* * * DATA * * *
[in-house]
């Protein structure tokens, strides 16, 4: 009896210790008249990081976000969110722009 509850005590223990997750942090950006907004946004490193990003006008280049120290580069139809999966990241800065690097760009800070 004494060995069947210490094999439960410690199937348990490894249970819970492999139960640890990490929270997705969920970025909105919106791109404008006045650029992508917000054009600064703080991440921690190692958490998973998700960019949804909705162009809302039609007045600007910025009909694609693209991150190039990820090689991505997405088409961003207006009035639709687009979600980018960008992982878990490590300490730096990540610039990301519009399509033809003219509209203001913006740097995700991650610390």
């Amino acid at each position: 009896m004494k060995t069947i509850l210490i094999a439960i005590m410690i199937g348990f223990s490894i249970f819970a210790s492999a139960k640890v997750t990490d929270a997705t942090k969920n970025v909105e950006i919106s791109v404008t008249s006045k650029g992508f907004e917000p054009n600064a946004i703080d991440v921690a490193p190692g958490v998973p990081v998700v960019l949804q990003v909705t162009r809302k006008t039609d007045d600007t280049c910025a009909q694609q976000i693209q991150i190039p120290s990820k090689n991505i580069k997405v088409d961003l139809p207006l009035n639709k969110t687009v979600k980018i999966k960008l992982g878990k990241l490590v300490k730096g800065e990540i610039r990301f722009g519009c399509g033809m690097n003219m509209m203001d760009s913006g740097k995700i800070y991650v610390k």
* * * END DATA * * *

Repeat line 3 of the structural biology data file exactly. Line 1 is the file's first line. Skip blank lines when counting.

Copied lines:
């Amino acid at each position: 009896m004494k060995t069947i509850l210490i094999a439960i005590m410690i199937g348990f223990s490894i249970f819970a210790s492999a139960k640890v997750t990490d929270a997705t942090k969920n970025v909105e950006i919106s791109v404008t008249s006045k650029g992508f907004e917000p054009n600064a946004i703080d991440v921690a490193p190692g958490v998973p990081v998700v960019l949804q990003v909705t162009r809302k006008t039609d007045d600007t280049c910025a009909q694609q976000i693209q991150i190039p120290s990820k090689n991505i580069k997405v088409d961003l139809p207006l009035n639709k969110t687009v979600k980018i999966k960008l992982g878990k990241l490590v300490k730096g800065e990540i610039r990301f722009g519009c399509g033809m690097n003219m509209m203001d760009s913006g740097k995700i800070y991650v610390k």